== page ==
"Writing on the Wall: Selected Prison Writings of Mumia Abu-Jamal" by Mumia Abu-Jamal, edited by Johanna Fernandez (City Lights Publishers, 2015).
In honor of Mumia Abu-Jamal’s recent birthday, we here at Tikkun Daily thought we would mark the day by publishing an interview with Johanna Fernández, a professor of History at Baruch College (CUNY) who edited Writing on the Wall: Selected Prison Writings of Mumia Abu-Jamal that was published last year.
We caught up with Fernández in February after she, activist Angela Davis, and KPFA host Walter Turner held a public discussion about the book in Oakland. The talk was anchored by discussions of Abu-Jamal and his writing but also expanded on the themes of mass incarceration, systemic racism, class warfare, and the promise of modern social uprisings, through the lens of what they referred to as black radicalism and the black prophetic tradition.
Fernández and Davis describe Abu-Jamal’s work in Writing on the Wall as being measured and reasonable as well as honest, strong, and transparent. They read passages from the book that shared the voice of someone calling upon readers to engage with American history as a history of brutality – an America Abu-Jamal sees as accurately reflected by practices like the torture at Abu Ghraib.
“When will these dismal days of our mind-rending pain, our oppression, our accustomed place on the bottom rung of the human family, end? When will our tomorrows brighten? It will come from ourselves, not from this system. Our tomorrows will become brighter when we scrub the graffiti of lies from our minds, when we open our eyes to the truths that this very system is built not on ‘freedom, justice and brotherhood’ but on slavery, oppression and genocide,” Davis read from the book.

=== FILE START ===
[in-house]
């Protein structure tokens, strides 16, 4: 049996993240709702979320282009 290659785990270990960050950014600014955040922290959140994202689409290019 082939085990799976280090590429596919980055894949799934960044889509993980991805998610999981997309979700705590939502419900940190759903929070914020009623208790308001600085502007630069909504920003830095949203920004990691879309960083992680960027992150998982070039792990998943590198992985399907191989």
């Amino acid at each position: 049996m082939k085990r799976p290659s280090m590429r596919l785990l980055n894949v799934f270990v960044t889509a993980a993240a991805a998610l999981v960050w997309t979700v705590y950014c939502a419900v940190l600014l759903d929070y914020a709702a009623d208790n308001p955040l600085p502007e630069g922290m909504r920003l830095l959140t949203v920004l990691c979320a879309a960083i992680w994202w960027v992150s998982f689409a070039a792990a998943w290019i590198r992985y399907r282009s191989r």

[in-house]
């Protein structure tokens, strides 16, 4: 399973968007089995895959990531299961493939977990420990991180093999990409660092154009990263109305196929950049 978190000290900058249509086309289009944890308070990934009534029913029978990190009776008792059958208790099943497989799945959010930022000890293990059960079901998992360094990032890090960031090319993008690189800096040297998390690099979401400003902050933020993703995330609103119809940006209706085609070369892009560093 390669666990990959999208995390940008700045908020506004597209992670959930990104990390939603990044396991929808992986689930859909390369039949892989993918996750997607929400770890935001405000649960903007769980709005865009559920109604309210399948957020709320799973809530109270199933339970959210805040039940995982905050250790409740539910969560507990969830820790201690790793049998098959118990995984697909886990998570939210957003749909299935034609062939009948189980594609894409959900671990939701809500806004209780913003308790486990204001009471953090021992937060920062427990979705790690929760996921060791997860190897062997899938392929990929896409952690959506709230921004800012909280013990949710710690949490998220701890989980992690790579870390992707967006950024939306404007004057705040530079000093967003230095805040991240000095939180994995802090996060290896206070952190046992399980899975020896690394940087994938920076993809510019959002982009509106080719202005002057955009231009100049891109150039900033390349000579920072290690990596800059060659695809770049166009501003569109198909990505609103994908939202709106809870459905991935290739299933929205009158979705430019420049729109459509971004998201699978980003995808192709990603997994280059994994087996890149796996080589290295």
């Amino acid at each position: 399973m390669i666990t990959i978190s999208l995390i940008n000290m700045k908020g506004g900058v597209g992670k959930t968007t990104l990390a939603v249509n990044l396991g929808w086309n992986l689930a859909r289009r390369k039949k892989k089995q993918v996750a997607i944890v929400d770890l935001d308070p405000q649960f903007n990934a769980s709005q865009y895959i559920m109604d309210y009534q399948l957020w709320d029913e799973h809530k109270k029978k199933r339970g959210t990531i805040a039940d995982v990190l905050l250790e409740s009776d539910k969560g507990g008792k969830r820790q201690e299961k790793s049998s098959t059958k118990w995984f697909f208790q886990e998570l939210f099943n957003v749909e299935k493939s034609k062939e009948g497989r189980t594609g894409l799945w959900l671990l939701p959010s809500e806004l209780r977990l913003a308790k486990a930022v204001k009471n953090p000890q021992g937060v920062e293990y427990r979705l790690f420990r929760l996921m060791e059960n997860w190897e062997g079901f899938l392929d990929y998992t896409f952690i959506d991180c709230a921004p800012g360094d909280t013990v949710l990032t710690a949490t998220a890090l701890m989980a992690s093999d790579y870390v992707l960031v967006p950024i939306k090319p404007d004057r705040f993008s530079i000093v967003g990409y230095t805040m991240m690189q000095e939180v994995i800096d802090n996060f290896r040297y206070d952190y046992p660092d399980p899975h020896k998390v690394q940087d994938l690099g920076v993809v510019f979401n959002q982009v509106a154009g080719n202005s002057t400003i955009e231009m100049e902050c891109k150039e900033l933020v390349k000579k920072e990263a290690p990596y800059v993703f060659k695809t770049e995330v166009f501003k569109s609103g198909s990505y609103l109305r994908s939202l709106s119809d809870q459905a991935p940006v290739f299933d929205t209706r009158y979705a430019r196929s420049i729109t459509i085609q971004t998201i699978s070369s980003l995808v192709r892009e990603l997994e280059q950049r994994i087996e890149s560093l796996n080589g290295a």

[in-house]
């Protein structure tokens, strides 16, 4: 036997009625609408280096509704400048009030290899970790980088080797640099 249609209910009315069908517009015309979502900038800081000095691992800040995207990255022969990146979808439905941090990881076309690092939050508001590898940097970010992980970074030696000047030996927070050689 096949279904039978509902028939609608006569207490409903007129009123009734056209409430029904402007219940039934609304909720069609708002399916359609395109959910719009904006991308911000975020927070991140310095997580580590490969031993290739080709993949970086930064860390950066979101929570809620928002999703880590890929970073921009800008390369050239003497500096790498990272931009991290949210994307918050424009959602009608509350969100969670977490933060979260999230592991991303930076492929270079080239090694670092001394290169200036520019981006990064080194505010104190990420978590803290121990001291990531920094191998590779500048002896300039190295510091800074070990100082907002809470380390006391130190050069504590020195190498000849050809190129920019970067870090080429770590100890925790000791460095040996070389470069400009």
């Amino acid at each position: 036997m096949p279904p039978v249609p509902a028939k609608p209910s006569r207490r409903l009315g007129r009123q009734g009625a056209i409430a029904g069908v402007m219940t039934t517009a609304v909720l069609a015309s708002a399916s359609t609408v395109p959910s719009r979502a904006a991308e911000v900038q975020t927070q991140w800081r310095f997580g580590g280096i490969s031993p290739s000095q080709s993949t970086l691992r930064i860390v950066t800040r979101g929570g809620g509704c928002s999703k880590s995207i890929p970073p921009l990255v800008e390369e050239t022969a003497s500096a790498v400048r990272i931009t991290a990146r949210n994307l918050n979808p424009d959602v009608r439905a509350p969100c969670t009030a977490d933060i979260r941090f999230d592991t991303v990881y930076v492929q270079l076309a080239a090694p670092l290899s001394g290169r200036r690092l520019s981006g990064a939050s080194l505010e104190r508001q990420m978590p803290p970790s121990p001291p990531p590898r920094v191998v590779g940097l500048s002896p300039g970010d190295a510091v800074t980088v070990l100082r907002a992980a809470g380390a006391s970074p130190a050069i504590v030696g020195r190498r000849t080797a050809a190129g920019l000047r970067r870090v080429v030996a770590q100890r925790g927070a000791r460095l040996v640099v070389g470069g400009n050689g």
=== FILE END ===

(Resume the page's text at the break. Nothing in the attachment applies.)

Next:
Davis, Fernández, and Abu-Jamal each assert that until the public grapples with this history, the history of oppression and violence that they see as at the core of all systems of power, there will be no meaningful change, and the dignity of all human beings will not be reflected by the governing powers.
Despite Abu-Jamal’s assertion that the only way to live in a just society is through “scrubbing the lies” of a dishonest history from the collective mind and grappling honestly with the violence and conquest at the heart of Western history, Davis and Fernández were clear that this was a man rooted in a deep and abiding sense of love, hope, and what Fernández dubbed “radical empathy.”
This “radical empathy” is Abu-Jamal’s community based counter to what he sees as neoliberal individualism. It is a call for radical global community that acknowledges the intersectionality of oppressions and the common struggle against elites.
Here is our interview with Professor Fernández: